The Economist Intelligence Unit's latest 'liveability survey' has placed Manchester 46th best city in the world to call home, the only UK city in the top 50.
The survey places London 51st in the top tier of places to live. Vancouver remains top of the league table, benefiting from strong Canadian infrastructure, the survey said, and Harare sits at the bottom thanks to the unfolding crisis in Zimbabwe.
Jon Copestake, editor of the report, commented: "London and Manchester both benefit from the attractions that a big city offers, but also suffer from the problems that can be faced such as crime, the threat of terrorist attacks and overloaded transport infrastructure."
The Economist Intelligence Unit's survey assesses living conditions in 140 cities around the world by assigning a rating of relative comfort for over 30 qualitative and quantitative factors across five broad categories: stability; healthcare; culture and environment; education; and infrastructure.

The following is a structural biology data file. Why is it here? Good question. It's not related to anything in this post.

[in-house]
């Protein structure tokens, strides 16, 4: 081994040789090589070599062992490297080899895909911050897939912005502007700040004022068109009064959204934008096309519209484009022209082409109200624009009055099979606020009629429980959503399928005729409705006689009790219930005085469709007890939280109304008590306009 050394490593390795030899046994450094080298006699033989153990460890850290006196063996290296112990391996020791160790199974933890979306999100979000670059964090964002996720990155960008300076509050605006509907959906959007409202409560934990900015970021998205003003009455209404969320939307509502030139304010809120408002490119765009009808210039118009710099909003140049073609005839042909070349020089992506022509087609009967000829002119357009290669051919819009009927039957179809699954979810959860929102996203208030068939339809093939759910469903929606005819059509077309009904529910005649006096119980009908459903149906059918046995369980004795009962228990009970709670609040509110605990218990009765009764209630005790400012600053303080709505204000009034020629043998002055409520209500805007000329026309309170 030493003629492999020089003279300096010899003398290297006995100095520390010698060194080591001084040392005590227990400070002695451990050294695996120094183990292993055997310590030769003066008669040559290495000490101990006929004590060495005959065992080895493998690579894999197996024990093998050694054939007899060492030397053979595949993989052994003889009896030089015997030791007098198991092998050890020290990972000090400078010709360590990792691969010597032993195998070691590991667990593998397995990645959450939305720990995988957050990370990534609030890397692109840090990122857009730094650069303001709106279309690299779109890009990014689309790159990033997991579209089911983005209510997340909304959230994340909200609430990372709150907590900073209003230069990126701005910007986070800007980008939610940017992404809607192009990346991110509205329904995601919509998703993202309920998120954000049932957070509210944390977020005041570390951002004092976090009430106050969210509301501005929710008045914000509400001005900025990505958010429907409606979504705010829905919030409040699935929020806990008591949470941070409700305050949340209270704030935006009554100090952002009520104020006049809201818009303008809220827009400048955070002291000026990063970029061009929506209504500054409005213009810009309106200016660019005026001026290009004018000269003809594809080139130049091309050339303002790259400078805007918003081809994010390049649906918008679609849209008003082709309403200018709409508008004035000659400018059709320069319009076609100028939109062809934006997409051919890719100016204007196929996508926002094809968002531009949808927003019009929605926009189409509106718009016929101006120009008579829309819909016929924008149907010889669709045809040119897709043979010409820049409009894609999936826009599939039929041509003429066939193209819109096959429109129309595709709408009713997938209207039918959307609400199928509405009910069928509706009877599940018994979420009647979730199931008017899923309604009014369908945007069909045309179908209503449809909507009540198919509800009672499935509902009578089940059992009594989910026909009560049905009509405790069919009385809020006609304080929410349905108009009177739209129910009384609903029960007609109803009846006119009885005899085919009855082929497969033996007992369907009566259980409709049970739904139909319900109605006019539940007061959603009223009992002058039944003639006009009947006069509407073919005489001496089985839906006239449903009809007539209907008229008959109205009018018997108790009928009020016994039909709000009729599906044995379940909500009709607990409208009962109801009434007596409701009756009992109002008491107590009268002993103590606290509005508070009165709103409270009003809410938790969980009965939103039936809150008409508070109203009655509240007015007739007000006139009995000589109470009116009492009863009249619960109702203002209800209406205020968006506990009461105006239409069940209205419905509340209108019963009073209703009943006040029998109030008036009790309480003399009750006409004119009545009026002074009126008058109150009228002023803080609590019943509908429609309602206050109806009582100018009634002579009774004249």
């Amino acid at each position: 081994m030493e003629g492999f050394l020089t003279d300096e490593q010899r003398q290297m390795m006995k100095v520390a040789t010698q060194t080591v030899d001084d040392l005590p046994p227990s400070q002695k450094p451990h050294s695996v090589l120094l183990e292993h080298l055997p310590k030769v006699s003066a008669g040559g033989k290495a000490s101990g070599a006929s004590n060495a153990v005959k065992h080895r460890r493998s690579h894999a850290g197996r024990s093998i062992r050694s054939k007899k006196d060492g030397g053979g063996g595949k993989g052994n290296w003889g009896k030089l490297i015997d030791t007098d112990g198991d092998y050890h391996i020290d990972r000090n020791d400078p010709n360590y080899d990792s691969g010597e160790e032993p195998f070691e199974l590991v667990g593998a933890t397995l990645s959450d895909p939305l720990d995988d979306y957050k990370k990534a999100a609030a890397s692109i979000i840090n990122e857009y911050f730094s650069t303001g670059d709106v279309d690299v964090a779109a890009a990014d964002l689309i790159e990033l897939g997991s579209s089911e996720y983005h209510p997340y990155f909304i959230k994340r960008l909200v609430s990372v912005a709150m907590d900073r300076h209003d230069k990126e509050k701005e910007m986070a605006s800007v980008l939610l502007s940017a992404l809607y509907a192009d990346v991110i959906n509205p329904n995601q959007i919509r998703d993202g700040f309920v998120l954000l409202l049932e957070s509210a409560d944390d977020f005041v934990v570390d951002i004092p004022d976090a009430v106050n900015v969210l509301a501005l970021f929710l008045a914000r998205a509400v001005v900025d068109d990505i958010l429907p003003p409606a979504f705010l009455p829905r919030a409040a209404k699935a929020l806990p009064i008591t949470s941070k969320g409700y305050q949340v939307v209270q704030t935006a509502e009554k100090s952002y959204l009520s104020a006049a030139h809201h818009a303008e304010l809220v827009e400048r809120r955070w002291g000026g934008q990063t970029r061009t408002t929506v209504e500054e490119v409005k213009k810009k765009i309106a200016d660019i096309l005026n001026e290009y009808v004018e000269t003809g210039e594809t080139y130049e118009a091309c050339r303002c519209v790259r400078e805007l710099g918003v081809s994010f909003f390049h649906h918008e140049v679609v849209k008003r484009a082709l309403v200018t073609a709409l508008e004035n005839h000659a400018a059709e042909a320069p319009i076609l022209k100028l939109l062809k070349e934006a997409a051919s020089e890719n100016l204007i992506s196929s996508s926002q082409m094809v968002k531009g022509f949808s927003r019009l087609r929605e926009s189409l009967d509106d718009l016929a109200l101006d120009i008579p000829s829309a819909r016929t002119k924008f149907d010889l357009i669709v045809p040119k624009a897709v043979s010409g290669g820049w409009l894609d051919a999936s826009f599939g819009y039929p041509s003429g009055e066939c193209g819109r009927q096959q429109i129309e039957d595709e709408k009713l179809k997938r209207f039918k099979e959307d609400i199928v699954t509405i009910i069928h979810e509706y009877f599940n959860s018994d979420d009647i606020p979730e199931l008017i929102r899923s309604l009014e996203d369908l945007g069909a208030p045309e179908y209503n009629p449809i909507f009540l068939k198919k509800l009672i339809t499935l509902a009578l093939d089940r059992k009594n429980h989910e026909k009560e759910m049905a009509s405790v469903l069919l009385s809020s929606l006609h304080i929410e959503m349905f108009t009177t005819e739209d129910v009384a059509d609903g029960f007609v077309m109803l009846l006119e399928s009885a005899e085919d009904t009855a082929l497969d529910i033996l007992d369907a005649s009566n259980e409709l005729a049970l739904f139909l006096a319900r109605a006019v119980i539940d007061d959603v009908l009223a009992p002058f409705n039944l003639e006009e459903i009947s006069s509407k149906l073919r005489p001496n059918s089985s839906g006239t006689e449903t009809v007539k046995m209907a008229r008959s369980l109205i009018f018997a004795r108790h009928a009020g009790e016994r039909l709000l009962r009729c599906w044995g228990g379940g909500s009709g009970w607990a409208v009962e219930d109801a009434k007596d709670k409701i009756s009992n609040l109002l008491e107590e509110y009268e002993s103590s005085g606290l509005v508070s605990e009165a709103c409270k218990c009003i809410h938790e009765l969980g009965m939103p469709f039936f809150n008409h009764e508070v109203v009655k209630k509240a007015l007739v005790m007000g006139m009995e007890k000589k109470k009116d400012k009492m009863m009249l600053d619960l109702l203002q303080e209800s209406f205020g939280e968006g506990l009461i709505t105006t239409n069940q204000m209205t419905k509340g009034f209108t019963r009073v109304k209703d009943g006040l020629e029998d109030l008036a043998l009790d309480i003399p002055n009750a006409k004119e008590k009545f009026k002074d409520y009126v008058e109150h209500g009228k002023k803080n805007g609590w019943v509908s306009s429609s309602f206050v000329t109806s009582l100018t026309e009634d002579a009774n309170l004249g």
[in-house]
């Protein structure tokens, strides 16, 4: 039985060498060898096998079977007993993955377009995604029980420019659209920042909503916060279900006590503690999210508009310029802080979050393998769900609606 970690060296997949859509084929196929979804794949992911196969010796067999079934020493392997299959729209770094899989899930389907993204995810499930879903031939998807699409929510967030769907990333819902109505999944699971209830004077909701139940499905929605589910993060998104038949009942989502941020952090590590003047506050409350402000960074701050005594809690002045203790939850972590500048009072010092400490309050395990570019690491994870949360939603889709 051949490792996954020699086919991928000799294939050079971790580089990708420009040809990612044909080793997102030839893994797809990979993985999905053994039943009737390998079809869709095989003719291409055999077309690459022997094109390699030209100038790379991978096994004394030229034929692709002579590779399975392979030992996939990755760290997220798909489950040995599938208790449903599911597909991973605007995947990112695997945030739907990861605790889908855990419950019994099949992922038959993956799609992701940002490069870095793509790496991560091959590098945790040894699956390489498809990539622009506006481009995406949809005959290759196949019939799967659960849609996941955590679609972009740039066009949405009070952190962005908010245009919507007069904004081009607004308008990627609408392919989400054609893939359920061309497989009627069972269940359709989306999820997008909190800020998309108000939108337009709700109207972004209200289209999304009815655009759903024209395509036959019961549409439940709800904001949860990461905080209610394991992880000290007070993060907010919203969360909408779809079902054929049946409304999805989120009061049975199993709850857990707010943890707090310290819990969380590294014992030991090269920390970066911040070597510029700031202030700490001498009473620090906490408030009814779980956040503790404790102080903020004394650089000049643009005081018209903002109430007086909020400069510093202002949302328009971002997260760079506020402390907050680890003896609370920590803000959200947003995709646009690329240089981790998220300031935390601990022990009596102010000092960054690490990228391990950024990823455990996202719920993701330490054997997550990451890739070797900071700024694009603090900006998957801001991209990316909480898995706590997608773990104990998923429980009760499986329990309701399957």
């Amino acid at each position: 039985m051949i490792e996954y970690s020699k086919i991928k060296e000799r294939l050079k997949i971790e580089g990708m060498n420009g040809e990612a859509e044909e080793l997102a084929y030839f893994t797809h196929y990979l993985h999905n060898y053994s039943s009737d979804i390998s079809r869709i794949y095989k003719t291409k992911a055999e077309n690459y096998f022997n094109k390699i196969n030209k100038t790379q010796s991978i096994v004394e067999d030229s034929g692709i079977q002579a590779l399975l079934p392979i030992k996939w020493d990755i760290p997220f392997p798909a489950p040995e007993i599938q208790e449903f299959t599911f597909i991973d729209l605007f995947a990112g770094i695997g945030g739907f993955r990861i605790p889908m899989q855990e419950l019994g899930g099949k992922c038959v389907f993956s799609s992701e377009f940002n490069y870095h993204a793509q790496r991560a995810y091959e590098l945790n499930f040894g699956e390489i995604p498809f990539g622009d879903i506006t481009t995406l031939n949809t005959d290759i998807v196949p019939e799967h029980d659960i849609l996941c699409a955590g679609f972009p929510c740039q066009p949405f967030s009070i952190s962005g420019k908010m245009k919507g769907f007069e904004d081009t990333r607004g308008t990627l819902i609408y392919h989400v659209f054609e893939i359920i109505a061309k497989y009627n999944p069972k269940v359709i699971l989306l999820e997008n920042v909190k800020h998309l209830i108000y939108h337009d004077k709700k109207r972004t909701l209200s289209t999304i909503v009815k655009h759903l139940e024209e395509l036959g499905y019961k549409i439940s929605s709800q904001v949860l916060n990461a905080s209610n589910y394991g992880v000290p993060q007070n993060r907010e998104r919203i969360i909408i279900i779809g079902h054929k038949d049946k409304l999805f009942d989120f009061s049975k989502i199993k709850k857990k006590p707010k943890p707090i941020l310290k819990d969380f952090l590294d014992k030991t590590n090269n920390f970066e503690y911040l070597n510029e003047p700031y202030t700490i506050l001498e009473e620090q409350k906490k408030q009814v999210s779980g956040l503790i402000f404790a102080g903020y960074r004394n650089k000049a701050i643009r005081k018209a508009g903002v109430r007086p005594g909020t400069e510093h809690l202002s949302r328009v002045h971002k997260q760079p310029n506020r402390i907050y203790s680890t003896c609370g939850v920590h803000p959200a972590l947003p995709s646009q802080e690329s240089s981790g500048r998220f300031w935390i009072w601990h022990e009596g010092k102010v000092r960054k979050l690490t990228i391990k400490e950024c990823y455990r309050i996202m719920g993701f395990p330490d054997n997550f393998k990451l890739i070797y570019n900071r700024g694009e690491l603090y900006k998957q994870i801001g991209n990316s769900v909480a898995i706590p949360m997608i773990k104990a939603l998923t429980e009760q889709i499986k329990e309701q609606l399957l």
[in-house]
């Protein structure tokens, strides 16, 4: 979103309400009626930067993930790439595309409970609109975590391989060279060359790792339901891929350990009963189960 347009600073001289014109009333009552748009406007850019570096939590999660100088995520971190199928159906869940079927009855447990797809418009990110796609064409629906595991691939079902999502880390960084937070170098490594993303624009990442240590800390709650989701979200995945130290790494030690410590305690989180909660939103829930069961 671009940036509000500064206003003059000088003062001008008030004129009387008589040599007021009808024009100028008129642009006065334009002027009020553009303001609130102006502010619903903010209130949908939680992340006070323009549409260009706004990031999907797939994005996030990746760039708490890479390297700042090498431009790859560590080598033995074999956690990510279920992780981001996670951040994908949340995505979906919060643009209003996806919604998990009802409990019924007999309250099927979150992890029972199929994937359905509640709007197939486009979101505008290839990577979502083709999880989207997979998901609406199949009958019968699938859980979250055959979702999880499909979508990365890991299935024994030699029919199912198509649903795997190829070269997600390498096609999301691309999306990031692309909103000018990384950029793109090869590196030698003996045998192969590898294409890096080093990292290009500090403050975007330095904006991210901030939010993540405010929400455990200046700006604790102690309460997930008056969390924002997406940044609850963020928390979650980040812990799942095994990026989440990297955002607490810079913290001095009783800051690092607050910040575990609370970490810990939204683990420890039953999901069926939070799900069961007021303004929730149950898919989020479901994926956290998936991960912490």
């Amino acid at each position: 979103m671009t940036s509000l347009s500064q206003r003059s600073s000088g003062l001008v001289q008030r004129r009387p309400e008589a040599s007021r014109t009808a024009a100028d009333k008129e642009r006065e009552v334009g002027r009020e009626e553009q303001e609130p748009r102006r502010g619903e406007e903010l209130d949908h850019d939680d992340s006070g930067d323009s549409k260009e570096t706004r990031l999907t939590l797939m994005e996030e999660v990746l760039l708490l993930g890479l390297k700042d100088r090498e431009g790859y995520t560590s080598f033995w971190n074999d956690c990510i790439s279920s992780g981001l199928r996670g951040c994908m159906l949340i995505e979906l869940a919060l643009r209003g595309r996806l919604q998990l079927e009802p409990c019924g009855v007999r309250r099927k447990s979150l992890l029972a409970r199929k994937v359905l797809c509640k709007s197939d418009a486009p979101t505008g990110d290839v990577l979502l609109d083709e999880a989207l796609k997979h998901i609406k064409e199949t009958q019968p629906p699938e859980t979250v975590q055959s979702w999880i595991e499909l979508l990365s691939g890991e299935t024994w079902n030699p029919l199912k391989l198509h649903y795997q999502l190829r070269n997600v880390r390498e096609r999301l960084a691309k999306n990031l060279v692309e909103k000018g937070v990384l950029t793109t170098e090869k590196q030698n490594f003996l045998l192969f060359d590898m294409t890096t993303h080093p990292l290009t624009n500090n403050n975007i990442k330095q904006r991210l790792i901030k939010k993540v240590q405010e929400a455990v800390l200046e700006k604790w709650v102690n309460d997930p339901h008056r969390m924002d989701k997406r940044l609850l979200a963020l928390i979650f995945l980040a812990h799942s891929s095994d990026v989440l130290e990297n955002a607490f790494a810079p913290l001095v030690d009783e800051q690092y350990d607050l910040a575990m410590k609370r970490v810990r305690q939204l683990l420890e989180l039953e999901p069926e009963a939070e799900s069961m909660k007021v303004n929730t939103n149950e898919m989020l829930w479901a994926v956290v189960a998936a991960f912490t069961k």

Vienna (Austria) is ranked second, followed by Melbourne (Australia) in third place. Toronto (Canada) has seen a slight improvement in its index, bringing it up to fourth place, from sixth previously. Canadian and Australian cities account for six of the top ten, with Vienna, Helsinki (Finland), Zurich and Geneva (both Switzerland) making up the most liveable destinations surveyed. Cities that score best tend to be mid-sized, in developed countries with a low population density, benefiting from cultural or recreational availability but with lower crime levels or infrastructure problems that can be caused by large populations.
Colin Sinclair, chief executive of Midas, Manchester's inward investment agency, said: "The ranking confirms Manchester's burgeoning status on the national and international stage but no-one involved in the promotion of the City Region is complacent and we are working even harder at MIDAS in the recession to attract national and international investment whilst supporting those international businesses that have already chosen Manchester as their home."